Garbage Tax for foreigners in Czech Republic

Garbage tax in Czech Republic

Garbage Tax for foreigners in Czech Republic

From 2013 foreigners living in Czech Republic /Brno/  with temporary residence also have to pay garbage fee for each person. Although the garbage fee is included in the rent, the government start charging this additional fee.

It cost around  27 euros per year/person

The tax should be paid until 31.05.2013

Is it a discrimination attempt again ? Even foreigners paying 20-50 % more for the rents than local people .Every foreigner pay over 25 % from the salary as a tax.

So, you paying your regular taxes, toll tax for highways, insurances , but there is noting for free. In Holland where the taxes are also high you have several public communities for free .Your medical insurance is free , house maintenance, painting for free.

WTF our taxes going in Czech Republic ? For what ?

And finally, what we still doing in this city/country ? time to moving out






In addition

Czech Republic have the most expensive phone /mobile/ services in Europe. Many of the EU countries have a tariff plans including 1000 or more minutes free to other EU countries .Mobile internet is a luxury service, they still living in 19th century

And now this additional garbage tax.

What do you thing ? is it correct ?

Fair treatment is a basic discriminationright in the EU. It is illegal to discriminate on the grounds of a person’s age, disability, gender, race, religion or sexual orientation. Yet only one-third of EU citizens are fully aware that they are legally protected against discrimination.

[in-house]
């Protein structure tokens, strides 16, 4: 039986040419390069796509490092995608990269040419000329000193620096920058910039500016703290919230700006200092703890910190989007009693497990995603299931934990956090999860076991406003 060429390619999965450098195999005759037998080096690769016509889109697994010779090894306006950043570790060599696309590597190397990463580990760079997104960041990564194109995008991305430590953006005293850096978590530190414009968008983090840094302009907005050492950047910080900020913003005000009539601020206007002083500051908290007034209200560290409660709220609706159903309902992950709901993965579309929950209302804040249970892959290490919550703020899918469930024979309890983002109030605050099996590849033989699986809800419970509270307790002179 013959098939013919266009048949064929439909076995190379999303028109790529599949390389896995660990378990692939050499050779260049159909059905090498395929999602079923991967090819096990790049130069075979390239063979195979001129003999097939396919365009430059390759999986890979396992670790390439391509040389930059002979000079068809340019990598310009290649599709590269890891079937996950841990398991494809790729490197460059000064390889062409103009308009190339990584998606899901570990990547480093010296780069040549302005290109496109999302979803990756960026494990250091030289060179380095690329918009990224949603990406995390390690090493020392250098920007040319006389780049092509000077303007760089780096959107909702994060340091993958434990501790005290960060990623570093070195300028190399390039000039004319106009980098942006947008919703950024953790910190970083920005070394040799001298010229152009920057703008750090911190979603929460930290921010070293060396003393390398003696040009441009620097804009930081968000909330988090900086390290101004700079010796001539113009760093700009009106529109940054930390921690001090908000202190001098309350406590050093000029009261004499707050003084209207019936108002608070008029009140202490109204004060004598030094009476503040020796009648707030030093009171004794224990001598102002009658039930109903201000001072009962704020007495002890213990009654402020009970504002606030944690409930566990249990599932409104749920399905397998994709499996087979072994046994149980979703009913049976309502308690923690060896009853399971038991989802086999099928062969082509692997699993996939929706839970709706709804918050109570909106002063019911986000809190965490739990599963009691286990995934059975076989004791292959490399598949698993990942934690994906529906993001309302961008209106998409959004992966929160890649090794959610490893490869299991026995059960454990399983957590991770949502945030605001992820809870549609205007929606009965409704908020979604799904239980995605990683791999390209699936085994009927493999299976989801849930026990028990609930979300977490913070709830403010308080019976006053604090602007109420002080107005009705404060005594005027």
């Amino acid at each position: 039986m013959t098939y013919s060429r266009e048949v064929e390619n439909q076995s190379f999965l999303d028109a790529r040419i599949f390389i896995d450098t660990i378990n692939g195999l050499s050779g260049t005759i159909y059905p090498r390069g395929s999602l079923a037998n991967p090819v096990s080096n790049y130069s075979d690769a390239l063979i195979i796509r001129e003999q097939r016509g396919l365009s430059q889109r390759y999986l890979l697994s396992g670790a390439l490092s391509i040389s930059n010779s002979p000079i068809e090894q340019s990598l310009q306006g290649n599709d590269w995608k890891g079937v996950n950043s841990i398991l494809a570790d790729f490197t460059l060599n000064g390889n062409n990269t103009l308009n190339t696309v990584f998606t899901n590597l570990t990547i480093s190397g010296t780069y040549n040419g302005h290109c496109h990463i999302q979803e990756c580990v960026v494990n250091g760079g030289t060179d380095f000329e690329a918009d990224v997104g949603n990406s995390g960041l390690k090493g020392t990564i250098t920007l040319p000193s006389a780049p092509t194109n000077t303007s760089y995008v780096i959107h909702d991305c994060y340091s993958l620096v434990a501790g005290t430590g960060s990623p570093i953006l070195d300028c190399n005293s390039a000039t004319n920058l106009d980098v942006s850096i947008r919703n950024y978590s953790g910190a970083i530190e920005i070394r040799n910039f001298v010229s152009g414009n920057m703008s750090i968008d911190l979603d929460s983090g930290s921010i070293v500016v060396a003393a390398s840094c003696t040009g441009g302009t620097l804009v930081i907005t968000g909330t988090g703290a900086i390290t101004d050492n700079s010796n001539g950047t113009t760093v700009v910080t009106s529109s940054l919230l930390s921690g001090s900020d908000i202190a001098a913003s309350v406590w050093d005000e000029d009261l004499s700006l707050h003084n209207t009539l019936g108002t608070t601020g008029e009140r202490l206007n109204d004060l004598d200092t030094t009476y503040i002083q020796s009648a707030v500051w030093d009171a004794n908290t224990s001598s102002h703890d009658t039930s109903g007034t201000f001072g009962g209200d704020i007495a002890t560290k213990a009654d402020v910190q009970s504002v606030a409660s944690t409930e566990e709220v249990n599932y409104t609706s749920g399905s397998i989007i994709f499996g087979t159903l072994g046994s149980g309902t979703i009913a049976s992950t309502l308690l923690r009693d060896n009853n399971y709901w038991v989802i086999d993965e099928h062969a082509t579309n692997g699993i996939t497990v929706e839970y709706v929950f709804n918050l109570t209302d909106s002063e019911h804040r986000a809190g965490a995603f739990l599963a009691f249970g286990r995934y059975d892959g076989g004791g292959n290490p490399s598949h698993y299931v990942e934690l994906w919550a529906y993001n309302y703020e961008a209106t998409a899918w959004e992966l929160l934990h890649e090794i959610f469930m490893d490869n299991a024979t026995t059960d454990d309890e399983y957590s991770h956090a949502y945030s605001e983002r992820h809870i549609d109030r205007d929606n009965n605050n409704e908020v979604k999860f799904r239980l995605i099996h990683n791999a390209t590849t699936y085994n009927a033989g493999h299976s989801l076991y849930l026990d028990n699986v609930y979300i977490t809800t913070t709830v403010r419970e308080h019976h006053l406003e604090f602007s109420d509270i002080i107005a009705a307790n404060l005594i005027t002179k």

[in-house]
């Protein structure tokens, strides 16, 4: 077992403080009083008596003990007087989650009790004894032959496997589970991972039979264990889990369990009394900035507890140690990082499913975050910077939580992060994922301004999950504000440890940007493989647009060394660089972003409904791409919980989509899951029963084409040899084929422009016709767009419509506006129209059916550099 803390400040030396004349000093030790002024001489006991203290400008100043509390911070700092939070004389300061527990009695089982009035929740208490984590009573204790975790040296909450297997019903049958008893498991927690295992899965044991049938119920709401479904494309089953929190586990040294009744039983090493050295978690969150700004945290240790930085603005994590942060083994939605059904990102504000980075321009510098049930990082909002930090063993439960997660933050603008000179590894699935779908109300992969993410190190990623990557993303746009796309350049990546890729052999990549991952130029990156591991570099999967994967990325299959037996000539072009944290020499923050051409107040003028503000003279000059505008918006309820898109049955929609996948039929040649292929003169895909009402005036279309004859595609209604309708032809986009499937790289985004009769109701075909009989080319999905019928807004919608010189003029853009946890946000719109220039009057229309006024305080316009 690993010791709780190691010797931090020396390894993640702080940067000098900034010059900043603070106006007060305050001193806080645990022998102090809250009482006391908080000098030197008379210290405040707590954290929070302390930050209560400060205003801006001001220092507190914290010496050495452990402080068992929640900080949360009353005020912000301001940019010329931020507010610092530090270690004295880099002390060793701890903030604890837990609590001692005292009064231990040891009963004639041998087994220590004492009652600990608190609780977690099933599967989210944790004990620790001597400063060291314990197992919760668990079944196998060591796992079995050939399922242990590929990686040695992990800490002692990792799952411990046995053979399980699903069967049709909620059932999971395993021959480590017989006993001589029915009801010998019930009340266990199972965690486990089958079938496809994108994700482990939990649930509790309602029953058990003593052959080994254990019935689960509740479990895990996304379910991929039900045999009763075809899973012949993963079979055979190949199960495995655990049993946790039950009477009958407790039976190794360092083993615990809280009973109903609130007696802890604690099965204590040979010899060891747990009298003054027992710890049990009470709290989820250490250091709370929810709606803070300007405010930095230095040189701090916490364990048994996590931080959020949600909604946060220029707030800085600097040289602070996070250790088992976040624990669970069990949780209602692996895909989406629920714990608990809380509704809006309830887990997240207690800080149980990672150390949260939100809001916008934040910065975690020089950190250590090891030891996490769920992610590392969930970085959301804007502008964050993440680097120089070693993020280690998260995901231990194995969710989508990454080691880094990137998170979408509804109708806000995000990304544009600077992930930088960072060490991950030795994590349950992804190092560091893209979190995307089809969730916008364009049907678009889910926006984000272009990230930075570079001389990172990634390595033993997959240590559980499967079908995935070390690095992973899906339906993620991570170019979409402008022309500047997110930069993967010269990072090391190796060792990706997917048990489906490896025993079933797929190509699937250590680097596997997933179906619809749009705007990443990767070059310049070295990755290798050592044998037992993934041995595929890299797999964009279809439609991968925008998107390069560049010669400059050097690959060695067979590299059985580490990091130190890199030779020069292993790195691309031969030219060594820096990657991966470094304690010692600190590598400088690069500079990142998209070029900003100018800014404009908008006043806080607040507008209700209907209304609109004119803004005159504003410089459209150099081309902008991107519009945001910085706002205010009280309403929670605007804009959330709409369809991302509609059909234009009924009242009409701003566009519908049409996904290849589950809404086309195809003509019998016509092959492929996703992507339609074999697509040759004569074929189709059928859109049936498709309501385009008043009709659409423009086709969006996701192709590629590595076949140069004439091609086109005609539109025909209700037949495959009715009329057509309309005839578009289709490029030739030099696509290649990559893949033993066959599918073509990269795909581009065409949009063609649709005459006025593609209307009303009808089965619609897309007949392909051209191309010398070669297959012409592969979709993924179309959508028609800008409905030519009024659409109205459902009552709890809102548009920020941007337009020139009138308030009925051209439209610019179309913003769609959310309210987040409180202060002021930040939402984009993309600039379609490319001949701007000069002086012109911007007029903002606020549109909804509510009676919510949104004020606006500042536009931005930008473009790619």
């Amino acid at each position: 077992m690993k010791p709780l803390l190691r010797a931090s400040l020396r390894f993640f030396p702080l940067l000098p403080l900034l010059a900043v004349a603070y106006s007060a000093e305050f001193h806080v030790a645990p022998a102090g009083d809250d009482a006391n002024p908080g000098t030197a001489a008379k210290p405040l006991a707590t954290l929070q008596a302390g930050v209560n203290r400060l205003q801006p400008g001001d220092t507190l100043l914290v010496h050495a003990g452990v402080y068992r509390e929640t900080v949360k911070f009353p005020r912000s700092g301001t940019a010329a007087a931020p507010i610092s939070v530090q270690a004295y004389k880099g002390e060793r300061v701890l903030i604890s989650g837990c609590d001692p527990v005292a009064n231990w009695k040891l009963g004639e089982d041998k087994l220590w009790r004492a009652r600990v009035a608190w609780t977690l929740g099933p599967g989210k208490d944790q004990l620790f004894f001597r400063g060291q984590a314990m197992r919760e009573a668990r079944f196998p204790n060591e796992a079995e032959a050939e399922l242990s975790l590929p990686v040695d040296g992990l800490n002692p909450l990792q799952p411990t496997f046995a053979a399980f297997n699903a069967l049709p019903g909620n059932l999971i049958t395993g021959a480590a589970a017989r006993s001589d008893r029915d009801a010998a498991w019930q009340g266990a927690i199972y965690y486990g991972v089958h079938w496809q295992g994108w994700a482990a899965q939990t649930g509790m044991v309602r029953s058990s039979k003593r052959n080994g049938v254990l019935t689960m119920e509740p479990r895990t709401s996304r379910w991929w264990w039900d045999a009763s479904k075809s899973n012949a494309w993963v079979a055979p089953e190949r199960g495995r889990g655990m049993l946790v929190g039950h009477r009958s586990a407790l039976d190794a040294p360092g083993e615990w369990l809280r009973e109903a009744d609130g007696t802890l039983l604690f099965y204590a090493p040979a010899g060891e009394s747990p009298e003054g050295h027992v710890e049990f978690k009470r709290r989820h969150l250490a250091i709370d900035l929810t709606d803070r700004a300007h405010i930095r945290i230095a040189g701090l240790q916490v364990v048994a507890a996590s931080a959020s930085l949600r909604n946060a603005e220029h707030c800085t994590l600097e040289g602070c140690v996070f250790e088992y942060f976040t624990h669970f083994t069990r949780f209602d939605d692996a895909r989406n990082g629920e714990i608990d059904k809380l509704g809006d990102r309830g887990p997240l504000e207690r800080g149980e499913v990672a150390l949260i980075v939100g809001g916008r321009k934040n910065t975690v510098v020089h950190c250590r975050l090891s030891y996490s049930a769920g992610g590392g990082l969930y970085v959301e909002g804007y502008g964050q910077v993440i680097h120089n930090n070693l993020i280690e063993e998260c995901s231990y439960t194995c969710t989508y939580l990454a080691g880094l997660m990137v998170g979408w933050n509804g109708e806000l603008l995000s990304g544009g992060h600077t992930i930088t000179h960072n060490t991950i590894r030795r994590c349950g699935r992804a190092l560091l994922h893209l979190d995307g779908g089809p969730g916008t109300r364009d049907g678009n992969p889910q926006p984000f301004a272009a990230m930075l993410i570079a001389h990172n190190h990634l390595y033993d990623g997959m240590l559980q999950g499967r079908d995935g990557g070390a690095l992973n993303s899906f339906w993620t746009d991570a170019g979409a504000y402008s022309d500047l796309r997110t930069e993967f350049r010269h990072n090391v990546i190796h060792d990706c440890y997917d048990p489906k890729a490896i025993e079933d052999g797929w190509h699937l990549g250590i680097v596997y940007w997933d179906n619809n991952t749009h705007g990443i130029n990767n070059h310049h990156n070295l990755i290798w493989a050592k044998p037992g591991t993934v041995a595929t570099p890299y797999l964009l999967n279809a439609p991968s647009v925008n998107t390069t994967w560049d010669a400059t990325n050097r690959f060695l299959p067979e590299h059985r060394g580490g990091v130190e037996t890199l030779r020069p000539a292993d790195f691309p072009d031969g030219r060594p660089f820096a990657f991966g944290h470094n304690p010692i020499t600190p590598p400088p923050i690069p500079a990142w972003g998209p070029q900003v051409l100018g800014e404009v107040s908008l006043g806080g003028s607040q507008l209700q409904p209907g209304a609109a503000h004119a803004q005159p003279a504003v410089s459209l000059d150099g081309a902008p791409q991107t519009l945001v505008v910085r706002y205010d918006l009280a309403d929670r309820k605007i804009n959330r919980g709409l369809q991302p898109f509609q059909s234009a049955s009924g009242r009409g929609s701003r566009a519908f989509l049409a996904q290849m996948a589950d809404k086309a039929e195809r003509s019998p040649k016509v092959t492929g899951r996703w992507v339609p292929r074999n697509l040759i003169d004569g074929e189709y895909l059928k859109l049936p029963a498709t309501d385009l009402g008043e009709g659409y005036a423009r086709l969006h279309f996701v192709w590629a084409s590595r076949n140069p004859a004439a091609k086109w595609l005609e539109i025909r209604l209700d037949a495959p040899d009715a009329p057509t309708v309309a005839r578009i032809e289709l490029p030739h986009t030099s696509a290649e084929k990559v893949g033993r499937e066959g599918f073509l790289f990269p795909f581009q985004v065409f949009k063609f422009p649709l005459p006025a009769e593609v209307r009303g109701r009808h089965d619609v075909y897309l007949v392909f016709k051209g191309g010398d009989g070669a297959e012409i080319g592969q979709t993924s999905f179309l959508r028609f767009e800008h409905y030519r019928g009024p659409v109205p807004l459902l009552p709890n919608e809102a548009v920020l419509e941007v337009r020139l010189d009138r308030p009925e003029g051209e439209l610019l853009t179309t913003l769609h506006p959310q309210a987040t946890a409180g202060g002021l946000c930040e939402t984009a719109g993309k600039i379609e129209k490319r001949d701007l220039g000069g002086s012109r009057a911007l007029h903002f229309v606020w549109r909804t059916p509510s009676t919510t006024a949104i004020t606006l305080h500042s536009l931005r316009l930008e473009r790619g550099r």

Getting the message across that Europe values diversity and is taking discrimination seriously is crucial for the success of its anti-discrimination measures. Raising awareness of anti-discrimination laws is vital to make rights known, used and understood. It is also crucial to facilitate a debate on the benefits and challenges of diversity within society.

The EU is supporting an information campaign “For diversity. Against discrimination” across Europe, to make more people aware of their rights and responsibilities. It features public events, awards for journalists and competitions for young people.

The European Year of Equal Opportunities for All marked the biggest campaign to date. Political leaders made a commitment to equal opportunities in their countries, while hundreds of debates, exhibitions and other events took place in schools, on the streets and in workplaces across Europe.

Raising awareness among employers and people in general of the impact that anti-discrimination legislation Choose translations of the previous link can have on their lives is vital. Therefore, workshops, seminars, conferences and other events and activities as well as ways of disseminating information have been organised at both EU and national levels. Awareness-raising activities take the form of both one-off events and long-standing information campaigns Choose translations of the previous link and projects.


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